Our town had the salt vs. sand discussion, with regard to cost-savings. The sand has to be swept up and removed in the spring, and in particular, the effect on storm drains and those systems can be considerable. The cost to equipment wear and tear was also addressed. In the end, the town weighed all the numbers, and went with more sand, and less salt and plowing.

It would be interesting to know whether the DOT does show a cost-savings, from the sand vs. salt policies.


Last seen: 5 years 5 months ago
Joined: 01/18/2006 - 10:19pm
I have complained about the

I have complained about the treacherous roads in my part of Washington County for the last two years. I have taken it to Commissioner Cole, Dale Doughty, and Brian Burne, all who criticize me and my dad for asking the tough questions. They refuse to put sand down on these treacherous spots, and each of those people I listed contradict each other in email responses as to reasons and if they use sand in other parts of the state. I have pressed the Washington County delegation on this issue but it has fallen on deaf ears.

Last seen: 2 years 11 months ago
Joined: 02/22/2005 - 1:01am
There was a statement made a

There was a statement made a few years back that this "no sand" policy on rt 9 was due to the fact that there are rivers there with endangered species (Atlantic Salmon) and that they did not want the sand runoff to go into the rivers. This is ridiculous because the rivers in that area are all running in beds of sand. There was sand 50 ft deep under my property as it took three lengths of well casing to hit bedrock.

But if this argument is anything at all, how much harm, if any, is all this salt doing that runs into the rivers. Salt, in the brine state, flows a hell of a lot better than sand does.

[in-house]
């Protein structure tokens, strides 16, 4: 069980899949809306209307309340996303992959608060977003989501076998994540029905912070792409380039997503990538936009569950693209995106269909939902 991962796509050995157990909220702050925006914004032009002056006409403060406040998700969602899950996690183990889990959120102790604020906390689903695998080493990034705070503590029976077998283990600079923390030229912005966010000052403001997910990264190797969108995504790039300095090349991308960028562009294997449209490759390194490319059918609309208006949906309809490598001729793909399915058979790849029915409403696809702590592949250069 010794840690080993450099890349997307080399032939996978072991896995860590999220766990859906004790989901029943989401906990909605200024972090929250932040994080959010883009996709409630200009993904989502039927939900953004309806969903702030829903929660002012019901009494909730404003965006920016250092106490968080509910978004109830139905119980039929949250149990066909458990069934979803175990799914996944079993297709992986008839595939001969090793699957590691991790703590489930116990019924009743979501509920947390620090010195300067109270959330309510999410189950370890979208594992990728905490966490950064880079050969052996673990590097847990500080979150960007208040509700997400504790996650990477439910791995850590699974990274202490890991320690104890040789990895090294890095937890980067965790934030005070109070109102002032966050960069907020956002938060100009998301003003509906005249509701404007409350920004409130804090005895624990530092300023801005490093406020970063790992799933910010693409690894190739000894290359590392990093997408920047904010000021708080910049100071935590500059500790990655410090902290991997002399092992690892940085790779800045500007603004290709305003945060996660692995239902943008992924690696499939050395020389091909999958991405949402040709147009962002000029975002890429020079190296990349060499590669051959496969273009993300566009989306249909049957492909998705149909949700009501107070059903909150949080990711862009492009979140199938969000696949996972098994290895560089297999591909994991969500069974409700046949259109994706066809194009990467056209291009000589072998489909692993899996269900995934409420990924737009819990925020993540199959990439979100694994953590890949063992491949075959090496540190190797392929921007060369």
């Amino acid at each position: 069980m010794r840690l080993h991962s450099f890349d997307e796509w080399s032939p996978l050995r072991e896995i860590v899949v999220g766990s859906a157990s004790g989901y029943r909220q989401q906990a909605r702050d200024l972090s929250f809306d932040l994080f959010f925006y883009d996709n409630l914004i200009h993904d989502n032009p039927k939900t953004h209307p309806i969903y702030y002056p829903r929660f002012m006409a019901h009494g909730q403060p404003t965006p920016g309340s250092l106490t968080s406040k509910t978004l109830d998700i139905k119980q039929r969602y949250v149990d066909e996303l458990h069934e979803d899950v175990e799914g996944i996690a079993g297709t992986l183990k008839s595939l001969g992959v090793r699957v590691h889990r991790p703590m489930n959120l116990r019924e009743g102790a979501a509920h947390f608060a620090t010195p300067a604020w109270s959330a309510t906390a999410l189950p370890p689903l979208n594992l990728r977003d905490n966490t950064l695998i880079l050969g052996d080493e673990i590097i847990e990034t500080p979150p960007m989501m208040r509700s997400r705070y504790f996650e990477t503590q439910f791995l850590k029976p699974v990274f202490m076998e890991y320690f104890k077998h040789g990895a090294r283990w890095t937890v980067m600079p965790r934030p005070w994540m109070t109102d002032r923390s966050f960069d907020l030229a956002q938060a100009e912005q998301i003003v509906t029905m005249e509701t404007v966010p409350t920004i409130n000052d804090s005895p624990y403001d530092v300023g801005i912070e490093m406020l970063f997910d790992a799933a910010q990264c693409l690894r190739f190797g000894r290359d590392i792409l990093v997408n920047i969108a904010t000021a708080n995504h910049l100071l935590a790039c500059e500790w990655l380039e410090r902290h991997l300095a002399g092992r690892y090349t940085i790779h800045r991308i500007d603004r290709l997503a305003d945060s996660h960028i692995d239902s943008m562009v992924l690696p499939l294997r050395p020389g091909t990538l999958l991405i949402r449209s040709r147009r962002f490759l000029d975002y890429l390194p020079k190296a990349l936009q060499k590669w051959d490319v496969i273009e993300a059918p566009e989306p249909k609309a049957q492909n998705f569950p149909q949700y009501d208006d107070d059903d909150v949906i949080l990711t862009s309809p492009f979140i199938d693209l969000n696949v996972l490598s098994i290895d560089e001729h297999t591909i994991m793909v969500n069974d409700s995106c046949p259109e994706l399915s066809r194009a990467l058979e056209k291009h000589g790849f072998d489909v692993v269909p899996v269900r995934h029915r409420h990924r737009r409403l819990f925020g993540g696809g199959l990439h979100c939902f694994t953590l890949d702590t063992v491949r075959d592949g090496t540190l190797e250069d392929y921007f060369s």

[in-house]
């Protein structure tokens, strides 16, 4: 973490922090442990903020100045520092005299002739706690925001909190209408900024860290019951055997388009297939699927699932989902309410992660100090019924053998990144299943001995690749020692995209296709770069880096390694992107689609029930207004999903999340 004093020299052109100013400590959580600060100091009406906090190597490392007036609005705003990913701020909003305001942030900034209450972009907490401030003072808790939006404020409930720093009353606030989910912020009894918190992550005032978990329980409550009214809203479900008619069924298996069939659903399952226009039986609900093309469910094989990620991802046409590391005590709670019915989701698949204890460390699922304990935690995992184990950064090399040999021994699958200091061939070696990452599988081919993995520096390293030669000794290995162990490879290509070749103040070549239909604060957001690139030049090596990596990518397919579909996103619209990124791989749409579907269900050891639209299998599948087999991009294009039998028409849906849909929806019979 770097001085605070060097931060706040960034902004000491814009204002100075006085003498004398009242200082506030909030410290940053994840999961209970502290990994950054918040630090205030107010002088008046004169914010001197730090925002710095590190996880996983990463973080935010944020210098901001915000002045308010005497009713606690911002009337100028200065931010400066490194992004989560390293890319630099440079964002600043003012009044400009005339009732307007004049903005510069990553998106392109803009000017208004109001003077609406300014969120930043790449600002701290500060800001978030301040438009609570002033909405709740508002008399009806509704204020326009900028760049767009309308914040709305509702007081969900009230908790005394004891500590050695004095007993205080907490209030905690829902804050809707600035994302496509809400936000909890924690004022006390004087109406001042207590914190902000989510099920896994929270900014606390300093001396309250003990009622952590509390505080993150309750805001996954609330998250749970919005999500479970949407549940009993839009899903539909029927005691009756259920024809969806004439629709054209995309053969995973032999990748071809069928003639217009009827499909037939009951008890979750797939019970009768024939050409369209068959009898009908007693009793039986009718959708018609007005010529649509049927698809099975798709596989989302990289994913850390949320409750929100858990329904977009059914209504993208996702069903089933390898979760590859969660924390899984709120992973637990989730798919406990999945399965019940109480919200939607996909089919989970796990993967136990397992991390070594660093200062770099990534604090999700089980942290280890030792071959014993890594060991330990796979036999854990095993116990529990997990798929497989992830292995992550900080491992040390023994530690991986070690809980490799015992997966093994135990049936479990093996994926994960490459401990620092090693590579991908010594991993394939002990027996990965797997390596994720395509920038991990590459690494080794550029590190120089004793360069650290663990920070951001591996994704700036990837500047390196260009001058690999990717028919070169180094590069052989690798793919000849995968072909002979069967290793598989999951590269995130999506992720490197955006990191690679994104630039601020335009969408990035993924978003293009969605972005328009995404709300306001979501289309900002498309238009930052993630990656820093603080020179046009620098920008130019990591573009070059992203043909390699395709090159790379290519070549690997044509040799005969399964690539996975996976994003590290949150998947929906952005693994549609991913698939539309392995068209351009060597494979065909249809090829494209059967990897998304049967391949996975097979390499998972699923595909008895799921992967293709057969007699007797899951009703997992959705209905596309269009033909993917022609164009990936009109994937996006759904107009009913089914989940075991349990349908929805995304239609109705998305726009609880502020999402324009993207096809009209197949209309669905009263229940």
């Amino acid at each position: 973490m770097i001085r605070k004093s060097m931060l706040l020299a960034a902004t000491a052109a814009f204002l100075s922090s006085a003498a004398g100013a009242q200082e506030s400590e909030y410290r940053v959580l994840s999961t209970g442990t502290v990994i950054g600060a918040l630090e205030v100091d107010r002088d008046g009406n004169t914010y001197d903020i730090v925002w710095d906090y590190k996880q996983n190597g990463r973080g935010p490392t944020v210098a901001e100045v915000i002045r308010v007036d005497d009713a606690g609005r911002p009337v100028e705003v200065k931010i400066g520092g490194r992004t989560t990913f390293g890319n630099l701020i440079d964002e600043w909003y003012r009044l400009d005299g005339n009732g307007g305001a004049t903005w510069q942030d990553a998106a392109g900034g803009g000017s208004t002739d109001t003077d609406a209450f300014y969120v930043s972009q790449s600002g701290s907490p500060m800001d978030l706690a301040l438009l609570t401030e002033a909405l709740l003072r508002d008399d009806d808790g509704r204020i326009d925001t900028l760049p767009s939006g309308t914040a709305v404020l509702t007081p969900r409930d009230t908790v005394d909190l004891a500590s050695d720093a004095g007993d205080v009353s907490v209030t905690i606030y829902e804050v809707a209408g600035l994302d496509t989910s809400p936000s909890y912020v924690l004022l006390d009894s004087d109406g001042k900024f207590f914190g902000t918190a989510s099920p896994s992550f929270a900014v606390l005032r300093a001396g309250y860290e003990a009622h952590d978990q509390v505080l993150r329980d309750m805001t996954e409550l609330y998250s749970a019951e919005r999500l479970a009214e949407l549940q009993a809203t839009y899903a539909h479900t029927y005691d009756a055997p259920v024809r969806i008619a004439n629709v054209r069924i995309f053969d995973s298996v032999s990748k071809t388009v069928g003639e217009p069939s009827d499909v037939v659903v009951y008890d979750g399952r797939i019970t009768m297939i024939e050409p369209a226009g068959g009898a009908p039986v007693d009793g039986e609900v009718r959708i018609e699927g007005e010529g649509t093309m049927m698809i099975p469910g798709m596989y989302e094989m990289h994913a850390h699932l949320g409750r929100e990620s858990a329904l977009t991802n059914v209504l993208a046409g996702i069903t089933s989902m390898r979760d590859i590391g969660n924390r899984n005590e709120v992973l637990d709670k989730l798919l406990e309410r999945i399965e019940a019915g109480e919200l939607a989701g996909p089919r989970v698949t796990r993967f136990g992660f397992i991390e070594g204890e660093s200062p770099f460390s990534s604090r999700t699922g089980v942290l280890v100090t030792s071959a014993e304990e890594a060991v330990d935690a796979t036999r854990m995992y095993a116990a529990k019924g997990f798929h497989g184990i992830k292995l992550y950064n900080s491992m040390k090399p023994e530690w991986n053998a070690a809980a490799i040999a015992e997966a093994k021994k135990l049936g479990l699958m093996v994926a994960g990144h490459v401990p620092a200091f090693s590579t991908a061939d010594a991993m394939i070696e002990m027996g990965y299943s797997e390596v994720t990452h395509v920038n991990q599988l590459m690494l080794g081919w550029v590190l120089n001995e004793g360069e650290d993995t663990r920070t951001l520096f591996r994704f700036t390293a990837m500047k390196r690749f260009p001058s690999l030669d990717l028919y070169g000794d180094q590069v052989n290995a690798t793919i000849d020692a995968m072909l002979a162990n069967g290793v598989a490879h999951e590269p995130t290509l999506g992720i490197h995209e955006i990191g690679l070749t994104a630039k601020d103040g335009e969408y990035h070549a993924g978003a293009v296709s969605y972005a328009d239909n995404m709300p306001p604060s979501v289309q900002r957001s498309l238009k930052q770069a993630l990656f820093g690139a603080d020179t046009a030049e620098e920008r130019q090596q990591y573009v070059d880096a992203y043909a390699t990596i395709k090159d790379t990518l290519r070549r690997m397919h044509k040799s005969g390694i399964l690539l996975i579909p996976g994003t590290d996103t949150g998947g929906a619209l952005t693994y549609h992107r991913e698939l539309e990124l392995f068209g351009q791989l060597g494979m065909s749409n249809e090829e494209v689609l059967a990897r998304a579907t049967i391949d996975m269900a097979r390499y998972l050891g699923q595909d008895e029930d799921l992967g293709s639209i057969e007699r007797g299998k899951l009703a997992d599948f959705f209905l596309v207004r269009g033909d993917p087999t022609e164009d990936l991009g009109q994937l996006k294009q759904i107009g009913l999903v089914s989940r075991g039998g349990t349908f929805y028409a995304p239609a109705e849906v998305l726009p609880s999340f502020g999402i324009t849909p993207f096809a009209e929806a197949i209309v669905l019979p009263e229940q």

I think the economics of salt is cheaper than sand is the story but I would like to hear it from DOT people or someone connected to them.

Several years back in an accident at the foot of the hill, just west of the Amherst General Store, the Passamaquoddy tribal rep to the leigislature(I hope I have that right) lost his life, in a single vehicle accident, right at the bridge that spans that branch of the Union River. I recall he was on his way home from Augusta at the time. Black ice happens there often and DOT absolutely will not put sand on it, ever. It is a very well known spot for black ice. It is no secret. Every single time I pass that spot I think about what happened to him and why, because of some official silly policy maybe?

Whose hands is that blood on?

This is an extremely serious issue and I sure hate to see anyone else die because DOT can save a few bucks with this chemical attack process and absolutely will not use even one grain of sand.

So tell us why the "no sand on rt 9" policy exists MDOT.

Edited to add this: It is a well known fact that salt readily kills trees. As you drive rt 9, especially east of Aurora, notice along both sides of the road, where the vegetation is not too far from the road, how many brown and dead spruce, fir and pine trees you see. More victims of the salt attack.


Last seen: 3 years 1 month ago
Joined: 11/13/2003 - 1:01am
De-icing chemicals will

De-icing chemicals will probably be the environmentalists next mission. We'll be back to using sand before you know it.

Michael Vaughan
Last seen: 4 years 3 weeks ago
Joined: 10/22/1999 - 12:01am
What was wrong with studded

What was wrong with studded tires? You couldn't possibly hurt those roads.